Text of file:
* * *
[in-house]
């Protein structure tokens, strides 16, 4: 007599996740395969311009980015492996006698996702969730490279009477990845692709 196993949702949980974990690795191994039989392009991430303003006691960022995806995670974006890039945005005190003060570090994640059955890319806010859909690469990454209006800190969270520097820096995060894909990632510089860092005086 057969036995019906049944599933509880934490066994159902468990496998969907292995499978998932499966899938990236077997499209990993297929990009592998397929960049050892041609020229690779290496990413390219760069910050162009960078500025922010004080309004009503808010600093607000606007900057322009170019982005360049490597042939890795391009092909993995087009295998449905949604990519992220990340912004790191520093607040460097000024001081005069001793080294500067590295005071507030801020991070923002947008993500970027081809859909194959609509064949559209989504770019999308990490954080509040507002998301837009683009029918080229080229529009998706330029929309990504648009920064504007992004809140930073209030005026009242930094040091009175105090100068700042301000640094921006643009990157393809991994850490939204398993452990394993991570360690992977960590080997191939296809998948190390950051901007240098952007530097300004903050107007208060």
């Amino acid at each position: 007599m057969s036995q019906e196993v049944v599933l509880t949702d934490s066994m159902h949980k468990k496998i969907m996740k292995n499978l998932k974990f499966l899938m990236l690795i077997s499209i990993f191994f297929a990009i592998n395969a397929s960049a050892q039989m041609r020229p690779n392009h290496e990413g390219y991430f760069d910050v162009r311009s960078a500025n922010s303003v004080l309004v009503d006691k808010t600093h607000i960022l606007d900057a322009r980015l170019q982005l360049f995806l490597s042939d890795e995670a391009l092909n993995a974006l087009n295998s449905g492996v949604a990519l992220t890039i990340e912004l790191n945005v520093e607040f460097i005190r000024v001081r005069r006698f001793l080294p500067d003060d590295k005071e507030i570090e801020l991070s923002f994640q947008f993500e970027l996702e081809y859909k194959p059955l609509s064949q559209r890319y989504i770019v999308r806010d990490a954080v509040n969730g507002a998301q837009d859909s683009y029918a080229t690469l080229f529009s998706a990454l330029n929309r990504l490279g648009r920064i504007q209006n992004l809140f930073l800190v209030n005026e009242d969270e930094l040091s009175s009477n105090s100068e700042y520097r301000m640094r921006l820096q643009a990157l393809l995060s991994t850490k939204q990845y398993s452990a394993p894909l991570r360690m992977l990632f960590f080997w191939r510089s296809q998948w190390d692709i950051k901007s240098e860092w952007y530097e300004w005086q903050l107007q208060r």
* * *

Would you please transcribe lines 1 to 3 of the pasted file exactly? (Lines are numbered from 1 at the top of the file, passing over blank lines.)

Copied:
[in-house]
């Protein structure tokens, strides 16, 4: 007599996740395969311009980015492996006698996702969730490279009477990845692709 196993949702949980974990690795191994039989392009991430303003006691960022995806995670974006890039945005005190003060570090994640059955890319806010859909690469990454209006800190969270520097820096995060894909990632510089860092005086 057969036995019906049944599933509880934490066994159902468990496998969907292995499978998932499966899938990236077997499209990993297929990009592998397929960049050892041609020229690779290496990413390219760069910050162009960078500025922010004080309004009503808010600093607000606007900057322009170019982005360049490597042939890795391009092909993995087009295998449905949604990519992220990340912004790191520093607040460097000024001081005069001793080294500067590295005071507030801020991070923002947008993500970027081809859909194959609509064949559209989504770019999308990490954080509040507002998301837009683009029918080229080229529009998706330029929309990504648009920064504007992004809140930073209030005026009242930094040091009175105090100068700042301000640094921006643009990157393809991994850490939204398993452990394993991570360690992977960590080997191939296809998948190390950051901007240098952007530097300004903050107007208060």
């Amino acid at each position: 007599m057969s036995q019906e196993v049944v599933l509880t949702d934490s066994m159902h949980k468990k496998i969907m996740k292995n499978l998932k974990f499966l899938m990236l690795i077997s499209i990993f191994f297929a990009i592998n395969a397929s960049a050892q039989m041609r020229p690779n392009h290496e990413g390219y991430f760069d910050v162009r311009s960078a500025n922010s303003v004080l309004v009503d006691k808010t600093h607000i960022l606007d900057a322009r980015l170019q982005l360049f995806l490597s042939d890795e995670a391009l092909n993995a974006l087009n295998s449905g492996v949604a990519l992220t890039i990340e912004l790191n945005v520093e607040f460097i005190r000024v001081r005069r006698f001793l080294p500067d003060d590295k005071e507030i570090e801020l991070s923002f994640q947008f993500e970027l996702e081809y859909k194959p059955l609509s064949q559209r890319y989504i770019v999308r806010d990490a954080v509040n969730g507002a998301q837009d859909s683009y029918a080229t690469l080229f529009s998706a990454l330029n929309r990504l490279g648009r920064i504007q209006n992004l809140f930073l800190v209030n005026e009242d969270e930094l040091s009175s009477n105090s100068e700042y520097r301000m640094r921006l820096q643009a990157l393809l995060s991994t850490k939204q990845y398993s452990a394993p894909l991570r360690m992977l990632f960590f080997w191939r510089s296809q998948w190390d692709i950051k901007s240098e860092w952007y530097e300004w005086q903050l107007q208060r």